Breast milk or animal-product foods improve linear growth of Peruvian toddlers consuming marginal diets

Grace S. Marquis, Jean Pierre Habicht, Claudio F. Lanata, Robert E. Black, Kathleen M. Rasmussen

Research output: Contribution to journalArticlepeer-review

88 Scopus citations


Although breast-feeding is widely accepted as important for infant health, its benefits during the second year of life have been questioned. We analyzed data from 107 breast-fed and weaned Peruvian children living in a periurban community to determine whether breast milk contributed to improved linear growth between 12 and 15 me of age. Breast-feeding frequency was self- reported; intakes of complementary foods and animal products were estimated from a food-frequency survey. Multivariate-linear-regression analysis was used to predict the length of the children at 15 mo of age. Determinants of length included length and weight-for-length at 12 me of age (US National Center for Health Statistics standards), interval between 12- and 15-mo measurements, breast-feeding frequency, incidence of diarrhea, and intakes of complementary and animal-product foods. Complementary foods, animal-product foods, and breast milk all promoted toddlers' linear growth. In subjects with low intakes of animal-product foods, breast-feeding was positively associated (P < 0.05) with linear growth. There was a 0.5-cm/3 me difference in linear growth between weaned toddlers and children who consumed the average number of feedings of breast milk. Linear growth was also positively associated with intake of animal-product foods in children with low intakes of complementary foods. The negative association between diarrhea and linear growth did not occur in subjects with high complementary-food intakes. When the family's diet is low in quality, breast milk is an especially important source of energy, protein, and accompanying micronutrients in young children. Thus, continued breast-feeding after 1 y of age, in conjunction with feeding of complementary foods, should be encouraged in toddlers living in poor circumstances.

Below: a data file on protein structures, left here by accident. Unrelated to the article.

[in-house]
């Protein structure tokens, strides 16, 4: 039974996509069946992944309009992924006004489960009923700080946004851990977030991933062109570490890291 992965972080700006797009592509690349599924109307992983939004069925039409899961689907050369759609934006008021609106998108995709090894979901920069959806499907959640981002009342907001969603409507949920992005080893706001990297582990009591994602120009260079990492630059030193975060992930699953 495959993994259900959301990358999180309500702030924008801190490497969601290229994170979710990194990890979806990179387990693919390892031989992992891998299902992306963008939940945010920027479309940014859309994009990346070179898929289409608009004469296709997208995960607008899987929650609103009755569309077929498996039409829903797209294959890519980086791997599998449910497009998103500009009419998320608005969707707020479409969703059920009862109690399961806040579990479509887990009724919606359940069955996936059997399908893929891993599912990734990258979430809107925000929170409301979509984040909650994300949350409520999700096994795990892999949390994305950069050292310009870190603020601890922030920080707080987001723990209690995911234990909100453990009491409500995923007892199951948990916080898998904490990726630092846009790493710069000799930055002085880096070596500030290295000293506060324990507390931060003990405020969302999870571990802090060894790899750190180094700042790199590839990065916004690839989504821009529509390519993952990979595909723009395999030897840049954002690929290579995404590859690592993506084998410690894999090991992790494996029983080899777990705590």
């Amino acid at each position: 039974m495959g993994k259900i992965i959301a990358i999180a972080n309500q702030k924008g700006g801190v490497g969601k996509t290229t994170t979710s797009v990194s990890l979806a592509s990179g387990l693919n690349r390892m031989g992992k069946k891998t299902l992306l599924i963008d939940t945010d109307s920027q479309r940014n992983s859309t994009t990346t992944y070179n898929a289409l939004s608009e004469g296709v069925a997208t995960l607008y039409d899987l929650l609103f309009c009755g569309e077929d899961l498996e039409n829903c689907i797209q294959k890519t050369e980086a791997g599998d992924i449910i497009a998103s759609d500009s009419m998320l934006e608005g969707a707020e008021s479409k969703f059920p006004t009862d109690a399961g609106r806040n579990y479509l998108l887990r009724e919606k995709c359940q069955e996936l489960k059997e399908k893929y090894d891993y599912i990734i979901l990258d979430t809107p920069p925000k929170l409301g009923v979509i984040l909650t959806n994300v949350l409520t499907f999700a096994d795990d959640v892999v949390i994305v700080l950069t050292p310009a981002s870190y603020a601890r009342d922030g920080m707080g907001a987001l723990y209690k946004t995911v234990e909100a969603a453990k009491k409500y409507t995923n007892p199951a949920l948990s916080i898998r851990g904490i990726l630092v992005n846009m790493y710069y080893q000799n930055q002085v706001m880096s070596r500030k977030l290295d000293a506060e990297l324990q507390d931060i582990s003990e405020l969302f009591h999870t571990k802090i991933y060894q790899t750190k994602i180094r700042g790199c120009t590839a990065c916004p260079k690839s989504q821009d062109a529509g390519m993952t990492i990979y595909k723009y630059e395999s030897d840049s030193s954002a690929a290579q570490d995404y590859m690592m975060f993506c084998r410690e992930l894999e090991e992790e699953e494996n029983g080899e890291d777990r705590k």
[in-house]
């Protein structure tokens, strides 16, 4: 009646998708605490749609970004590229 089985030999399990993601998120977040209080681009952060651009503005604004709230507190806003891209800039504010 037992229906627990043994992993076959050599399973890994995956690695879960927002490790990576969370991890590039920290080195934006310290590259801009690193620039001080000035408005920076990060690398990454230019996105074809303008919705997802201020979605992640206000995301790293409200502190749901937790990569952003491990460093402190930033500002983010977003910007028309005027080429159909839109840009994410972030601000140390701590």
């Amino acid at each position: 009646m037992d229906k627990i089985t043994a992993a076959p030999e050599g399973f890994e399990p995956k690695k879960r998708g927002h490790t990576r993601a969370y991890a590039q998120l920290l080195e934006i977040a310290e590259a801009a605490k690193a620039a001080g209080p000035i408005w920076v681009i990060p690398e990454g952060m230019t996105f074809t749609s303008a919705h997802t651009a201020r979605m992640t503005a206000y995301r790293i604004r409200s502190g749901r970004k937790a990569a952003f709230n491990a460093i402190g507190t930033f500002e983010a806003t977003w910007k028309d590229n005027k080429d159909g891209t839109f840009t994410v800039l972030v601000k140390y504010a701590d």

Original languageEnglish (US)
Pages (from-to)1102-1109
Number of pages8
JournalAmerican Journal of Clinical Nutrition
Issue number5
StatePublished - 1997


  • Animal products
  • Breast milk
  • Breast-feeding
  • Complementary foods
  • Diarrhea
  • Energy
  • Linear growth
  • Peru
  • Stunting
  • Toddlers

ASJC Scopus subject areas

  • Medicine (miscellaneous)
  • Nutrition and Dietetics


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